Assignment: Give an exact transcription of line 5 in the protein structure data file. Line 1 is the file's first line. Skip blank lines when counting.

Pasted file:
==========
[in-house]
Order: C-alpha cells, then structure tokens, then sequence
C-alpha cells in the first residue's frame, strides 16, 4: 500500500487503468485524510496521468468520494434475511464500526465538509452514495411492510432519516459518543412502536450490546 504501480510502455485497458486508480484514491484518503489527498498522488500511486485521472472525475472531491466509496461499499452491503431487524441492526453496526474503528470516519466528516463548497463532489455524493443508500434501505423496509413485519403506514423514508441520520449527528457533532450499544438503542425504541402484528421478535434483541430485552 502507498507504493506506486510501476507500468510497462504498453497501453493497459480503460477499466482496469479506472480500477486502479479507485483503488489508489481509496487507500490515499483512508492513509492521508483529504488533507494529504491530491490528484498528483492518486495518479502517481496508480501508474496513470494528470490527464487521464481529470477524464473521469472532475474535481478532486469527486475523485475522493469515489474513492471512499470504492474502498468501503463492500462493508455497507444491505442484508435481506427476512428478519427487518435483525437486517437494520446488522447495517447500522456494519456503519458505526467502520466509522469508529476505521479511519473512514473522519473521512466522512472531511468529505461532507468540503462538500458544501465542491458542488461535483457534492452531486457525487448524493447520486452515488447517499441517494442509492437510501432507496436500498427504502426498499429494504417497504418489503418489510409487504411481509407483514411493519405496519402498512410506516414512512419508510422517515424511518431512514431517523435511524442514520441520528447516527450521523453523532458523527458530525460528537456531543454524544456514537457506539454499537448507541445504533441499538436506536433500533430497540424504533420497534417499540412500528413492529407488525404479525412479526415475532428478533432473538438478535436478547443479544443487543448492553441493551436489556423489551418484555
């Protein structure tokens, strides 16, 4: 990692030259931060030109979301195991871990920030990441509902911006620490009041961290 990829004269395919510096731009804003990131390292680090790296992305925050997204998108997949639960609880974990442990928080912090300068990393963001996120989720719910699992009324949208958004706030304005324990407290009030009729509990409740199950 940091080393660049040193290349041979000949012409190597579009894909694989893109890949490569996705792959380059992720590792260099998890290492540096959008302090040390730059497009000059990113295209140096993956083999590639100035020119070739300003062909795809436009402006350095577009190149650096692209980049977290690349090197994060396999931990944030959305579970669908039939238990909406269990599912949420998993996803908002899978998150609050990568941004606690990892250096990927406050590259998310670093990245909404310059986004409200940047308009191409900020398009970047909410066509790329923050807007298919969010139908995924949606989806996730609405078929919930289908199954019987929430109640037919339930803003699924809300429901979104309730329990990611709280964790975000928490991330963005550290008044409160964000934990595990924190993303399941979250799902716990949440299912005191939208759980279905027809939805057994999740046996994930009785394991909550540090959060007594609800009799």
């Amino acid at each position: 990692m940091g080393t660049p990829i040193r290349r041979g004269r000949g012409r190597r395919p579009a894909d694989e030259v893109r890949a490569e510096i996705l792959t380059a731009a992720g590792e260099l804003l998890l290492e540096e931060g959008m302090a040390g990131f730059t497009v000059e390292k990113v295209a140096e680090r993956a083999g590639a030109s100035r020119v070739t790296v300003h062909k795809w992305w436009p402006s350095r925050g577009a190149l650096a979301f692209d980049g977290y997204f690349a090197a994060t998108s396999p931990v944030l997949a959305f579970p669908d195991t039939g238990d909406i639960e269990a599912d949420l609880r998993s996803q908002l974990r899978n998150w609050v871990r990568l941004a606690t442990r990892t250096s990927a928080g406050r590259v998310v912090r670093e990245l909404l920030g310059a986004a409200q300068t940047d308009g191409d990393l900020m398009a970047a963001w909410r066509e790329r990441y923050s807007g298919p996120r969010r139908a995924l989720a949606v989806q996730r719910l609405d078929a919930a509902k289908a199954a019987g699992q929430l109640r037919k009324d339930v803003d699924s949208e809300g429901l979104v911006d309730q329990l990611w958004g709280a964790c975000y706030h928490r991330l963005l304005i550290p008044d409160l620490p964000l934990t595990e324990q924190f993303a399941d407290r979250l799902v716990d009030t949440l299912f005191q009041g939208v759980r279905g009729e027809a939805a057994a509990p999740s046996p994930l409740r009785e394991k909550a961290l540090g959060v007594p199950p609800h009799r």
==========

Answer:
């Amino acid at each position: 990692m940091g080393t660049p990829i040193r290349r041979g004269r000949g012409r190597r395919p579009a894909d694989e030259v893109r890949a490569e510096i996705l792959t380059a731009a992720g590792e260099l804003l998890l290492e540096e931060g959008m302090a040390g990131f730059t497009v000059e390292k990113v295209a140096e680090r993956a083999g590639a030109s100035r020119v070739t790296v300003h062909k795809w992305w436009p402006s350095r925050g577009a190149l650096a979301f692209d980049g977290y997204f690349a090197a994060t998108s396999p931990v944030l997949a959305f579970p669908d195991t039939g238990d909406i639960e269990a599912d949420l609880r998993s996803q908002l974990r899978n998150w609050v871990r990568l941004a606690t442990r990892t250096s990927a928080g406050r590259v998310v912090r670093e990245l909404l920030g310059a986004a409200q300068t940047d308009g191409d990393l900020m398009a970047a963001w909410r066509e790329r990441y923050s807007g298919p996120r969010r139908a995924l989720a949606v989806q996730r719910l609405d078929a919930a509902k289908a199954a019987g699992q929430l109640r037919k009324d339930v803003d699924s949208e809300g429901l979104v911006d309730q329990l990611w958004g709280a964790c975000y706030h928490r991330l963005l304005i550290p008044d409160l620490p964000l934990t595990e324990q924190f993303a399941d407290r979250l799902v716990d009030t949440l299912f005191q009041g939208v759980r279905g009729e027809a939805a057994a509990p999740s046996p994930l409740r009785e394991k909550a961290l540090g959060v007594p199950p609800h009799r």